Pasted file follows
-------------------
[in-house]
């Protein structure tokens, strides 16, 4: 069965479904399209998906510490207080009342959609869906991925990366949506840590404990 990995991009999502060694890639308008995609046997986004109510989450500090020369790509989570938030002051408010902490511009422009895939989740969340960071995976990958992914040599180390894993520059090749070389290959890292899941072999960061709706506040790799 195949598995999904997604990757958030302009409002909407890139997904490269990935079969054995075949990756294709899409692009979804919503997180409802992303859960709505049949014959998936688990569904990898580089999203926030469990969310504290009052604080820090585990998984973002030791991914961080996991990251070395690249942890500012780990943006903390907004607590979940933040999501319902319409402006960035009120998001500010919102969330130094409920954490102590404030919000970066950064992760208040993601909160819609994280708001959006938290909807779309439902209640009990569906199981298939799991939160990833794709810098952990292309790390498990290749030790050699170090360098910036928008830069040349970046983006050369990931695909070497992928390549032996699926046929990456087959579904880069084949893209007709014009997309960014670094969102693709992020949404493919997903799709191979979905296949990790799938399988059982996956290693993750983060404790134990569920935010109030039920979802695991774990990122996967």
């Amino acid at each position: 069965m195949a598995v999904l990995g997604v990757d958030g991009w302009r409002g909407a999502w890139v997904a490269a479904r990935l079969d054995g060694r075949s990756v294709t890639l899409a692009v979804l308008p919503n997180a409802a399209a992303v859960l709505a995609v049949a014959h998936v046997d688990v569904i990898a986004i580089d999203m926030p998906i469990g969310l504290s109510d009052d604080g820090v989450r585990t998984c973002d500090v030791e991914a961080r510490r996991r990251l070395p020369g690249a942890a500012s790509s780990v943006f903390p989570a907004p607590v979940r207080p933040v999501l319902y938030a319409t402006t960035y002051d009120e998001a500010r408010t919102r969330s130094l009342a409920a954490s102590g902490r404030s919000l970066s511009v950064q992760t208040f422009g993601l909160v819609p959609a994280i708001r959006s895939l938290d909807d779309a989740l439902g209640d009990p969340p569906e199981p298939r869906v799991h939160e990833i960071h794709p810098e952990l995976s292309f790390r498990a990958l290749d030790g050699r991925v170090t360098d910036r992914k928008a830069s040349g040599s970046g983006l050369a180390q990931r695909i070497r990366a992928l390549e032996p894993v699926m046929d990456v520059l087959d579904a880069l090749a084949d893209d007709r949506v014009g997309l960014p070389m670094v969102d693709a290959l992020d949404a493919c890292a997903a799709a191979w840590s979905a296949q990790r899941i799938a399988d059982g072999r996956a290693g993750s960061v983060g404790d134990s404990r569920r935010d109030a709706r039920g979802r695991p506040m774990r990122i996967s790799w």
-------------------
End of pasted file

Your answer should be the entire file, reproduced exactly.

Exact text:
[in-house]
């Protein structure tokens, strides 16, 4: 069965479904399209998906510490207080009342959609869906991925990366949506840590404990 990995991009999502060694890639308008995609046997986004109510989450500090020369790509989570938030002051408010902490511009422009895939989740969340960071995976990958992914040599180390894993520059090749070389290959890292899941072999960061709706506040790799 195949598995999904997604990757958030302009409002909407890139997904490269990935079969054995075949990756294709899409692009979804919503997180409802992303859960709505049949014959998936688990569904990898580089999203926030469990969310504290009052604080820090585990998984973002030791991914961080996991990251070395690249942890500012780990943006903390907004607590979940933040999501319902319409402006960035009120998001500010919102969330130094409920954490102590404030919000970066950064992760208040993601909160819609994280708001959006938290909807779309439902209640009990569906199981298939799991939160990833794709810098952990292309790390498990290749030790050699170090360098910036928008830069040349970046983006050369990931695909070497992928390549032996699926046929990456087959579904880069084949893209007709014009997309960014670094969102693709992020949404493919997903799709191979979905296949990790799938399988059982996956290693993750983060404790134990569920935010109030039920979802695991774990990122996967």
């Amino acid at each position: 069965m195949a598995v999904l990995g997604v990757d958030g991009w302009r409002g909407a999502w890139v997904a490269a479904r990935l079969d054995g060694r075949s990756v294709t890639l899409a692009v979804l308008p919503n997180a409802a399209a992303v859960l709505a995609v049949a014959h998936v046997d688990v569904i990898a986004i580089d999203m926030p998906i469990g969310l504290s109510d009052d604080g820090v989450r585990t998984c973002d500090v030791e991914a961080r510490r996991r990251l070395p020369g690249a942890a500012s790509s780990v943006f903390p989570a907004p607590v979940r207080p933040v999501l319902y938030a319409t402006t960035y002051d009120e998001a500010r408010t919102r969330s130094l009342a409920a954490s102590g902490r404030s919000l970066s511009v950064q992760t208040f422009g993601l909160v819609p959609a994280i708001r959006s895939l938290d909807d779309a989740l439902g209640d009990p969340p569906e199981p298939r869906v799991h939160e990833i960071h794709p810098e952990l995976s292309f790390r498990a990958l290749d030790g050699r991925v170090t360098d910036r992914k928008a830069s040349g040599s970046g983006l050369a180390q990931r695909i070497r990366a992928l390549e032996p894993v699926m046929d990456v520059l087959d579904a880069l090749a084949d893209d007709r949506v014009g997309l960014p070389m670094v969102d693709a290959l992020d949404a493919c890292a997903a799709a191979w840590s979905a296949q990790r899941i799938a399988d059982g072999r996956a290693g993750s960061v983060g404790d134990s404990r569920r935010d109030a709706r039920g979802r695991p506040m774990r990122i996967s790799w």